Rebecca Tyrrel: Days Like Those

'Matthew loves Richard Griffiths, and has decided not just to worship his idol, but also to behave like him'
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The Independent Online

Matthew is proud of his astounding reservoir of knowledge when it comes to British television character actors. There are few that he can't name, he even knows other parts they have played and, worryingly I find, he can sometimes tell you what an actor has got up to when he or she has been "resting".

For instance, Matthew knows absolutely that Richard Gibson, who took the role of Herr Flick of the Gestapo in 'Allo 'Allo once did a stint as a sub-editor on Tatler magazine in 1992. We might be watching an episode of Morse and the camera might dwell ever so briefly on a corpse, and still Matthew will be able to identify the recumbent actor in question.

"Fred Finnegan!" he'll shout with delight. He briefly played the master baker Sam Snoop in Coronation Street in the mid 1980s and was known for regularly buying a Daily Express and a packet of Minstrels from Mavis in the Kabin."

How he knows these things, although mildly intriguing, seems to me less the issue than why he imagines anyone would be interested, let alone impressed – unless he believes that his extraordinary expertise will be taken as evidence that his life before the invention of internet poker wasn't entirely wasted.

The general rule with Matthew is that the more obscure the character actor, the more excited he is at the chance to show off his knowledge of some arcane biographical detail. He has, for example refused to make any comment at all about Jim Broadbent, a favourite of his, since Broadbent started winning major awards. However, the exception that proves the rule is Richard Griffiths. Matthew loves Griffiths and claims to have loved him long before he played Uncle Monty in Withnail and I – a bit of a cult role. Matthew holds this actor in such high esteem that there is no male part ever played by anyone, on TV or in a film, that Matthew isn't convinced Griffiths could have played better. The first time we saw Thelma and Louise on DVD, Matthew started tutting and shaking his head at the appearance of Brad Pitt. "How ridiculous, casting him," he muttered. "Why didn't they give it to Griffiths? He'd have been perfect."

I assumed he was being facetious, until he made exactly the same point about John Malkovich playing a serial killer in Con Air and Tobey Maguire playing the jockey, Red Pollard, in Seabiscuit. He has even expressed his utter bemusement as to why the title role in the boxing biopic Ali went not to Richard Griffiths but to Will Smith. All of this, though unsettling, I have learnt to live with. But things have taken a distinct turn for the worse since Matthew made the decision not just to worship his idol, but to be like him. Last month we watched the episode of The Vicar of Dibley in which Griffiths plays the Bishop of Mulberry, a man who intersperses perfectly normal speech with sudden bursts of shouting.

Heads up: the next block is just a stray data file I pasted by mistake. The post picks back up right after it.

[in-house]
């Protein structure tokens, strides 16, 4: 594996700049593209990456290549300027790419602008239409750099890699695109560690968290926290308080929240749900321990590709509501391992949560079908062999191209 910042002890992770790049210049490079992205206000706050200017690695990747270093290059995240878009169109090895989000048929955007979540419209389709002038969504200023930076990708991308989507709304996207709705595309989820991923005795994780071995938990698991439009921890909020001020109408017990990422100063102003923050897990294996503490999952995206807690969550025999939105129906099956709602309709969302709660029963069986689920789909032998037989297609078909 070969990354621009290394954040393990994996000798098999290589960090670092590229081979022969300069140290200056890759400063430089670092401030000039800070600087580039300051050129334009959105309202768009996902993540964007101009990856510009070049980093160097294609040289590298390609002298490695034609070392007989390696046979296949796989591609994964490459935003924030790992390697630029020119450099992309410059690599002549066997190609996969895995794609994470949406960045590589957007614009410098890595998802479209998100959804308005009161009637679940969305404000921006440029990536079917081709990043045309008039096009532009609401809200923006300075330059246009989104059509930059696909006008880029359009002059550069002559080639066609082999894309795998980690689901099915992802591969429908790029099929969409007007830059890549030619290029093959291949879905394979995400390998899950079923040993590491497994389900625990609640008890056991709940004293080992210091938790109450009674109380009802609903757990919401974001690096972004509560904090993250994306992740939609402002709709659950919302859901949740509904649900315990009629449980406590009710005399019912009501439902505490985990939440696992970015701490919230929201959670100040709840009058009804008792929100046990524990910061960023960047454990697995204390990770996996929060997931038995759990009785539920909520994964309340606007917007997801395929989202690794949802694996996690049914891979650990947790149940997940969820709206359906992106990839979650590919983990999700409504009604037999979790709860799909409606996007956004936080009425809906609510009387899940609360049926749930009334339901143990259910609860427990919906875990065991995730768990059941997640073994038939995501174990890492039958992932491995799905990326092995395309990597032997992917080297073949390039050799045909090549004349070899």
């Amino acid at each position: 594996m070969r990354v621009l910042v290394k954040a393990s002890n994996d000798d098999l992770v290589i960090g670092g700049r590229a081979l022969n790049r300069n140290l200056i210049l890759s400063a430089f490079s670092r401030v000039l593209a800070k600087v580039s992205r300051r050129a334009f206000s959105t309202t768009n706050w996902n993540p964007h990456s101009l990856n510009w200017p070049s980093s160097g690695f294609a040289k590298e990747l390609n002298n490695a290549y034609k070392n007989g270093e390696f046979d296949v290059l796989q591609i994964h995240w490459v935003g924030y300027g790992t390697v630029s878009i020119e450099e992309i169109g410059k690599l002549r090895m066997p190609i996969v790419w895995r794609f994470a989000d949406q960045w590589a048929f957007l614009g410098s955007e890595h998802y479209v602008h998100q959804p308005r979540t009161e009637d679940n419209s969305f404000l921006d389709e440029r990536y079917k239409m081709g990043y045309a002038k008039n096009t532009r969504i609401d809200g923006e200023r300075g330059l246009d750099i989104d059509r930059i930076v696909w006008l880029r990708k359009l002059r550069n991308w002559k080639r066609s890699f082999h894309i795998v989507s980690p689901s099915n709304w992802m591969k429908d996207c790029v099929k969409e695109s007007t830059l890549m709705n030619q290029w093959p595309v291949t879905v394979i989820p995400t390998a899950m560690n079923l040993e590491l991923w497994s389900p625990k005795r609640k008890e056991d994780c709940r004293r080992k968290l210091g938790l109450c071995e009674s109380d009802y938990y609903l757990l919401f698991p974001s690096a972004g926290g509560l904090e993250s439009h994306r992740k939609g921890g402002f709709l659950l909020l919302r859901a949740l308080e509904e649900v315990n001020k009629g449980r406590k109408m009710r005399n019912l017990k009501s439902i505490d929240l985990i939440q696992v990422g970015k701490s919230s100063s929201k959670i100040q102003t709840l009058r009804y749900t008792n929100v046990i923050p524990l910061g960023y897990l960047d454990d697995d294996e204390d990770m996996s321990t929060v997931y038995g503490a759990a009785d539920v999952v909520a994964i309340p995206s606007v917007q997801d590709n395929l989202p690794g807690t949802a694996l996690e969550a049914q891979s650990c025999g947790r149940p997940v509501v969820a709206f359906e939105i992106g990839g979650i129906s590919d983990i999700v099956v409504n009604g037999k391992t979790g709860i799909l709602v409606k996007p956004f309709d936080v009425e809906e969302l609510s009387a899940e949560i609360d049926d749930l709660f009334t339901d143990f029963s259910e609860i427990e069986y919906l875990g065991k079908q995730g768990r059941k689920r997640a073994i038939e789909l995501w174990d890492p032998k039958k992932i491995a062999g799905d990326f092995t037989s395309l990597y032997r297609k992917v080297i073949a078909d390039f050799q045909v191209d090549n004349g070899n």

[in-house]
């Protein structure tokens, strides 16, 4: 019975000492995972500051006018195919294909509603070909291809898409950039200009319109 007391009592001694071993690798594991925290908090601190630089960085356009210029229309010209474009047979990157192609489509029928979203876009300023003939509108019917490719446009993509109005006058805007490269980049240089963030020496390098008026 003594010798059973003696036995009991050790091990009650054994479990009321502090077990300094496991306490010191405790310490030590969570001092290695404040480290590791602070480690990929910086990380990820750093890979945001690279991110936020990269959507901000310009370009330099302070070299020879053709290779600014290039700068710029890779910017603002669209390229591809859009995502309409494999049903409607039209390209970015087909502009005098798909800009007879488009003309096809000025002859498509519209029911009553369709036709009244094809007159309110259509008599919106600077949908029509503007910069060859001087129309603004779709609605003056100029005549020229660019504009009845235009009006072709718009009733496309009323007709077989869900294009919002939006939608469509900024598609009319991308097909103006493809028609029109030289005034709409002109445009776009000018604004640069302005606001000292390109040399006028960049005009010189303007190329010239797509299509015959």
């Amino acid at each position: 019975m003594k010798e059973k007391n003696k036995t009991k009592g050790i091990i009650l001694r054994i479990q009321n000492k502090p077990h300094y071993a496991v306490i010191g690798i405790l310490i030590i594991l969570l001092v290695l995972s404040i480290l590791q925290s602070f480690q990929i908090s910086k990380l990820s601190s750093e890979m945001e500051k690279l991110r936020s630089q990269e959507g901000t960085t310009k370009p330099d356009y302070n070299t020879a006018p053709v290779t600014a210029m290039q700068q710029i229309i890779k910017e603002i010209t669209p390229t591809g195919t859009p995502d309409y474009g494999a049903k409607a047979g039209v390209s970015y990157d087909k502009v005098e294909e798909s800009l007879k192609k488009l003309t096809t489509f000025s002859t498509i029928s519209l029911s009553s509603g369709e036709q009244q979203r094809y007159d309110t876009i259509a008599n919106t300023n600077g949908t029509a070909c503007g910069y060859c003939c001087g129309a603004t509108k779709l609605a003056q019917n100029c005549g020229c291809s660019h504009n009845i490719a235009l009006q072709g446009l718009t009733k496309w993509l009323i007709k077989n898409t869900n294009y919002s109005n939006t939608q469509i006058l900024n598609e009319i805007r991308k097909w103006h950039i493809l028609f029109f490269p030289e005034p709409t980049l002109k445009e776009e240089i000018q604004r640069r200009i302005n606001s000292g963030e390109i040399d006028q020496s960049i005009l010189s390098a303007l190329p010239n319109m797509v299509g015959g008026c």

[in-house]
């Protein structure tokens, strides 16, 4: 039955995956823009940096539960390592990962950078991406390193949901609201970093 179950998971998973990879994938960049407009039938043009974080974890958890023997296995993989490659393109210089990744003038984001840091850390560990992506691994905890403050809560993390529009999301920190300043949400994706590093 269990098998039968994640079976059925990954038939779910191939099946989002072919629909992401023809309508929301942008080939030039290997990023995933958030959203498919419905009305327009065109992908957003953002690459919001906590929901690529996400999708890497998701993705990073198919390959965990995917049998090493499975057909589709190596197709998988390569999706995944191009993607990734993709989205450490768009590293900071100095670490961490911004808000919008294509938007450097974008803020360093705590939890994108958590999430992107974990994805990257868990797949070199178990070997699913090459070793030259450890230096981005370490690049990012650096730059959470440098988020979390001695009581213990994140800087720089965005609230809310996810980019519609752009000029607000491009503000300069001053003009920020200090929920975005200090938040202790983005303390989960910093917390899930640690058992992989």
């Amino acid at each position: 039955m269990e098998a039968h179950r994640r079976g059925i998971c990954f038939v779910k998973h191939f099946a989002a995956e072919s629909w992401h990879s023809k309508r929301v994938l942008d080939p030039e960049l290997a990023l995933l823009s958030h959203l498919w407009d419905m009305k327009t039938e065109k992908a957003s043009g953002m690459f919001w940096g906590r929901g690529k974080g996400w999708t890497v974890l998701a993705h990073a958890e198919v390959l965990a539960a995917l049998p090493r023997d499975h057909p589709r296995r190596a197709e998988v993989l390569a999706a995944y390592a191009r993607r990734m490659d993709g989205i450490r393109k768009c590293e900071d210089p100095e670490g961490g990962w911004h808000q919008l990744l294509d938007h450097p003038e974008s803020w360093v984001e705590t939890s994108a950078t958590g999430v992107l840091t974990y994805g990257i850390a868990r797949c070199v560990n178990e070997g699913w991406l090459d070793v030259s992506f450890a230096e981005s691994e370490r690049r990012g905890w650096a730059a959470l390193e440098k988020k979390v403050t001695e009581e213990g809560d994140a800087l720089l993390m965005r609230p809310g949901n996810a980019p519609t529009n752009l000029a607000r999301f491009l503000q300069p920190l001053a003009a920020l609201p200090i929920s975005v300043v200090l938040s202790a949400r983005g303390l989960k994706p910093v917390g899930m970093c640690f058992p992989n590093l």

The Bishop, an otherwise gentle man of the cloth, who is invited to baptise Hugo and Alice's firstborn, doesn't have Tourettes, but he does make drastic and inexplicable changes to the decibel level of his voice. For 30 seconds he will talk at normal volume, and then for five seconds SHOUT VERY LOUDLY INDEED, frightening the baby and alarming the congregation.

I cannot blame Richard Curtis, the creator of Dibley, for having this funny idea, and much less can I accuse Richard Griffiths for unwittingly sabotaging our lives, but nonetheless I do resent the influence they have had, because that one small televisual moment has given Matthew the green light to excavate one of his most cherished pockets of hypochondria – his alleged deafness. He believes that the Bishop is hard of hearing and that this is what causes the shouting, and he empathises because an ENT specialist told him, after extracting a piece of Roger & Gallet Sandalwood soap that had got jammed up against his eardrum, that, like the Bishop of Mulberry, his hearing was "at the very lowest end of the normal spectrum."

The result of this alleged deafness is that Matthew occasionally fails to react to something I say, usually on a matter he doesn't want to discuss – for instance whether or not we should spend £3,500 redecorating the kitchen. Family lore has it that he is simply following the precedent of a man married to a great aunt who would turn his hearing aid off every time his wife entered the room.

Whatever it is, since the airing of the Bishop of Mulberry episode in this house, Matthew has been shouting suddenly and without warning and putting this new behaviour down to his deafness.

When I point out to him that he is shouting he looks a bit hurt and asks, "Am I? I had no idea," and then he probes his ear with his index finger and says, "I am going a little deaf you know. I am very like the Bishop of Mulberry in that respect." In restaurants the shouting is particularly noticeable. It is disturbing for fellow diners and impossible to escape from. But when it happens at home I have found that the best thing for me to do is I take myself off to the top floor of the house and use the phone to communicate. Because, unlike Matthew, my marvellous mobile has a volume adjustment button.